Tag Archives: pitching for new business

Confident speakers win more business – wake up your ‘wow’

Are you apprehensive about public speaking? If so, this guest post by Cath Vincent, an amazing and inspiring motivational speaker and executive coach, is a must-read.

Jerry Seinfeld once joked that at a funeral most people would rather be “the one in the coffin” than “the one giving the eulogy”. It seems that public speaking is the number one phobia – but if you’re in business it could be costing you dearly.

It’s been said that there are two types of presentation: the one we gave and the one we wish we’d given. Or put another way, every person has two personas – the one who speaks confidently to a standing ovation, and the one who secretly doubts our own credibility as a presenter and wonders whether anyone is really listening.

Now be honest for a moment, when you stand to speak, which voice comes out?

The bad news is that if you are not supremely confident every time you speak, you’re probably not winning all the business you deserve. The good news is that it is simple to make massive improvements and there are lots of good reasons to do so. Here are just three…

3 business reasons to be a better speaker

  1. Because it’s considered natural to be nervous, most people never take the simple steps needed to fulfill their potential when speaking. If you invest just a little effort in this essential business skill, you will stand head and shoulders above your competition.
  2. When you find speaking in public effortless, there are heaps of FREE marketing opportunities such as network meetings where you can make your mark and become known as an authority in your field
  3. People listen to confident speakers. There is no better or more cost-effective way for your business to get noticed.

5 easy tips to being a more confident speaker

  1. If you slave over your preparation and getting the words just right – don’t! Think of it more as a conversation you might have with a friend than a formal life-or-death situation. In fact, verbal communication accounts for only 7% of the impact you can make. Allow yourself the freedom to ‘talk around’ your subject knowing that the impact of the actual words is very small. That way your personality will shine through too.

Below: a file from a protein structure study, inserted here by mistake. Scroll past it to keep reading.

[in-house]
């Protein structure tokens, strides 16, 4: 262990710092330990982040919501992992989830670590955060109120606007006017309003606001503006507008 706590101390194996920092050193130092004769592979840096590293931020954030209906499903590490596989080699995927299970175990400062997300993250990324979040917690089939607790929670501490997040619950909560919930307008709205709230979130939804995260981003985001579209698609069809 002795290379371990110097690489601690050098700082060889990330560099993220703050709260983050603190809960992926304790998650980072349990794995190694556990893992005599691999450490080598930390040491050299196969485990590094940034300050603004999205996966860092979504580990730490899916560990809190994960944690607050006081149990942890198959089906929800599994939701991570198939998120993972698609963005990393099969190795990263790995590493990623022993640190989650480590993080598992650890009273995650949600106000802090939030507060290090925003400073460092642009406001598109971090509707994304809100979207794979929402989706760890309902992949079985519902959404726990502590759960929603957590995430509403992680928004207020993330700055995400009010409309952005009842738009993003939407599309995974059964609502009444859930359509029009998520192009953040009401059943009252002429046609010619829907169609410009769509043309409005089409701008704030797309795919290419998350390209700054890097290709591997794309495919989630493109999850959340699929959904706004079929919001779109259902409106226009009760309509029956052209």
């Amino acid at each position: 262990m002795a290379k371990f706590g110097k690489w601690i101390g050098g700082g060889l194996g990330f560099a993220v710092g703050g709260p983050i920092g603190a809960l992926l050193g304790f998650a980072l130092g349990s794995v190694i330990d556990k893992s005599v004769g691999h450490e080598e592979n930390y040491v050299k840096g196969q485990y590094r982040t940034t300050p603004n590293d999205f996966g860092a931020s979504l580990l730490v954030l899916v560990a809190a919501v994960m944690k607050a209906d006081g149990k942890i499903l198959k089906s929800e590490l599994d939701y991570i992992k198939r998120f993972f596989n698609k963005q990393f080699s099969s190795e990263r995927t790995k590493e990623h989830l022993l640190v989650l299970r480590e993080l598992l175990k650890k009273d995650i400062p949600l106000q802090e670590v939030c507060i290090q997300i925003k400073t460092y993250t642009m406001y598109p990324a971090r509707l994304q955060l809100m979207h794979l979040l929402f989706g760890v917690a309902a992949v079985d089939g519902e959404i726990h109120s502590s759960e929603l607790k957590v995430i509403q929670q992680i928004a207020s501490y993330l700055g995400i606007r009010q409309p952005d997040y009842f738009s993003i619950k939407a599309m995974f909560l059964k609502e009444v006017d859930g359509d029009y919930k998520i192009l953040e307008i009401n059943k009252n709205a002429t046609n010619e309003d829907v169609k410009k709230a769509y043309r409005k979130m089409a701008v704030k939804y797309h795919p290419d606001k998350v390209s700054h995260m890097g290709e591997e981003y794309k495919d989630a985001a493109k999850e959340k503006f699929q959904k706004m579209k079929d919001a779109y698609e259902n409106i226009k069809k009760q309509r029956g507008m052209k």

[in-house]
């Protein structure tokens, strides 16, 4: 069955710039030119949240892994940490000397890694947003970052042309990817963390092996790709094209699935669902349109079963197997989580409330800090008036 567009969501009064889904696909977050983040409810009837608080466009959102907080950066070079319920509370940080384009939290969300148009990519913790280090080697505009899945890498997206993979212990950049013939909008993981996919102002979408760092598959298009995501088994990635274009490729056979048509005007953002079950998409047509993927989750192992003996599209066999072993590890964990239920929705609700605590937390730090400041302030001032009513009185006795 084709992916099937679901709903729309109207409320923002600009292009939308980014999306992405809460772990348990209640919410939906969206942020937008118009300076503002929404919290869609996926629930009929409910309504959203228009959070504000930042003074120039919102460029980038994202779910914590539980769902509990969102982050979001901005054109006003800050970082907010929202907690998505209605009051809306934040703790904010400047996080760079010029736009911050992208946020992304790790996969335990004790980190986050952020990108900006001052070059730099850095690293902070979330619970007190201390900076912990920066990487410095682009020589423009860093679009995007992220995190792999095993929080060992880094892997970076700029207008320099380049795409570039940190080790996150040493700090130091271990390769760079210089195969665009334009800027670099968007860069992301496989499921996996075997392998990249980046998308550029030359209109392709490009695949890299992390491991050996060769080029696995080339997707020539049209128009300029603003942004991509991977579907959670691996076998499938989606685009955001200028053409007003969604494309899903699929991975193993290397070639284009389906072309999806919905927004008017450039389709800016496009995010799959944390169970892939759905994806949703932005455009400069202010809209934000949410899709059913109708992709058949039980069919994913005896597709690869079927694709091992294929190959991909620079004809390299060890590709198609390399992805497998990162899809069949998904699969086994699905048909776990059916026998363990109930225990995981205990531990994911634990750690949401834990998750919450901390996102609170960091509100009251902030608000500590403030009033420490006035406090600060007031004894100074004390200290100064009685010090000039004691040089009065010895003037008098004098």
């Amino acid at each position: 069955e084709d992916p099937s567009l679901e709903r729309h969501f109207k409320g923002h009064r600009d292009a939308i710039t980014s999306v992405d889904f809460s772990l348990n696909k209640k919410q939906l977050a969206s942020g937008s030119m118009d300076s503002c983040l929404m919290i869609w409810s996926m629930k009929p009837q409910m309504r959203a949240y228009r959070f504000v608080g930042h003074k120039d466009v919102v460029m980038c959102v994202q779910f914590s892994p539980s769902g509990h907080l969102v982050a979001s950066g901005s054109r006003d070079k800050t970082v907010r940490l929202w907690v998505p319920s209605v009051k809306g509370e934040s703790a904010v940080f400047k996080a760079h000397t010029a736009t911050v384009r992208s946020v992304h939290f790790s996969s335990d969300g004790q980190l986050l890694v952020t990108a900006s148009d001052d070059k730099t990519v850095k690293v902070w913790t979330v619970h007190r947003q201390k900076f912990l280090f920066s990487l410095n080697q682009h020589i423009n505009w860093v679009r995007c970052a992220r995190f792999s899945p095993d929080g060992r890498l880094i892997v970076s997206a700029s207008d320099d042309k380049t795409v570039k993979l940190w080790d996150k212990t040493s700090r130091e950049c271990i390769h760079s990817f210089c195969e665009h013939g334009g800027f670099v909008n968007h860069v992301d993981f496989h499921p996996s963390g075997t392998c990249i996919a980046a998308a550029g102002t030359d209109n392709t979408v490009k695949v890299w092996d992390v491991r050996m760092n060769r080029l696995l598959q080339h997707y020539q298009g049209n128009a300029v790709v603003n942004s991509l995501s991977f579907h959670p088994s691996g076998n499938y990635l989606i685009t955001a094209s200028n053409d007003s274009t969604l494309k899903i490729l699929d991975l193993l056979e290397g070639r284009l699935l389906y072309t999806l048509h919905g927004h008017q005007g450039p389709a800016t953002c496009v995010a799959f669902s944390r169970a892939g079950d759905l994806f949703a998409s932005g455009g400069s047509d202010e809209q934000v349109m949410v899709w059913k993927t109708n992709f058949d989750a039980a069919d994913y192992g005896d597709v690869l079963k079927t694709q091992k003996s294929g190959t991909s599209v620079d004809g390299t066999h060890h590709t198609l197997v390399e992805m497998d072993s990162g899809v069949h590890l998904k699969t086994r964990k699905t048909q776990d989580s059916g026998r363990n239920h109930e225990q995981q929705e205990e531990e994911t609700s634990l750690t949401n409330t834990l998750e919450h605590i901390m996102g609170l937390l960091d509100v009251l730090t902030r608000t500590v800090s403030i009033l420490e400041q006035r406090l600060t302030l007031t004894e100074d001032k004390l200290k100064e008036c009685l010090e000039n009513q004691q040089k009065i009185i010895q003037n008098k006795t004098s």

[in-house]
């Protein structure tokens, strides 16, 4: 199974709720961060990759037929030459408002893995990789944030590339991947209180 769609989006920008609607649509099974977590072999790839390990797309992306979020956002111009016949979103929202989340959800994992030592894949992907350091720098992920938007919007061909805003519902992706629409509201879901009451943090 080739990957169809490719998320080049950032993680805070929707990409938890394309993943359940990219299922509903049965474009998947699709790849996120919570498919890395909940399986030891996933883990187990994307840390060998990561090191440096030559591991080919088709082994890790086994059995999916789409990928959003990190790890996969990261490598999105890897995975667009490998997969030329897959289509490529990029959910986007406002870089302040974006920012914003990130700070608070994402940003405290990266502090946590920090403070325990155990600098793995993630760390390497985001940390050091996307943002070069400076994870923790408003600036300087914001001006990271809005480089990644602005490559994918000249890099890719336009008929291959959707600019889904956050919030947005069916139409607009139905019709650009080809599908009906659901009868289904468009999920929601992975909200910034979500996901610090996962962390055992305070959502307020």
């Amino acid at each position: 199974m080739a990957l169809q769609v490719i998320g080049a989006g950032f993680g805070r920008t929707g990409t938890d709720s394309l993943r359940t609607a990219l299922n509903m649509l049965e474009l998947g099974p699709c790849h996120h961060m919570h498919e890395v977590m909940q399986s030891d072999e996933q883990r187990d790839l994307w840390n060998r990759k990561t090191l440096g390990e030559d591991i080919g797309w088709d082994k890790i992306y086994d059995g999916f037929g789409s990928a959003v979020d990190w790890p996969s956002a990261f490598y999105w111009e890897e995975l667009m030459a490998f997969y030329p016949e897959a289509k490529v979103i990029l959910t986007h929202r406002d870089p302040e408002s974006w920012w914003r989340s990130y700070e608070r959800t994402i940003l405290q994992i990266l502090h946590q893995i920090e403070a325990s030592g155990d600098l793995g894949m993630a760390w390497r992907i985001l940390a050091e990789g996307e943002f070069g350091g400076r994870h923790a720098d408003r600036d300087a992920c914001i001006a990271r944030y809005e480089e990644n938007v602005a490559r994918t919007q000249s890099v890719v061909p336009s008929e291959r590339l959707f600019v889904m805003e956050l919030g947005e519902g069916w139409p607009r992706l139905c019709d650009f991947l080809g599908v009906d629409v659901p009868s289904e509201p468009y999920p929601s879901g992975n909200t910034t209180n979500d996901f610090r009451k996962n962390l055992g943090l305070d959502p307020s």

2. If you do worry about forgetting your words, your message may be too complicated to remember. Boil your message down to just 3 key points. The audience can’t process and remember more than that anyway.
  3. People often tell me “I’m OK when I get onto the middle part” – you have to be compelling from the moment you start speaking. Whilst the body of your presentation can be free-flowing, you should learn your introduction and ending so you feel unwaveringly confident in delivering those two pieces. More time spent on these will pay dividends.
  4. Don’t be afraid of silence. Allowing a pause shows confidence and gives the audience time to process what you’re saying. You can afford to speak a lot more s-l-o-w-l-y than you think!
  5. Your job is to make it fun. Humour goes a long way in capturing audience attention. Clients often tell me “I can’t make legislation / technical specifications / annual accounts/ health and safety information fun”. You have to get excited about presenting your material. Energy is infectious. The audience will feel what you feel. If you’re uncomfortable, bored or uninspired, that’s how they feel too. If you’re excited, they’re excited!

A final word to encompass these tips: Don’t Learn It, Love It!

What do you think of Cath’s tips? 

Have you found that you perform much better in speaking/presenting situations when you have a positive mindset?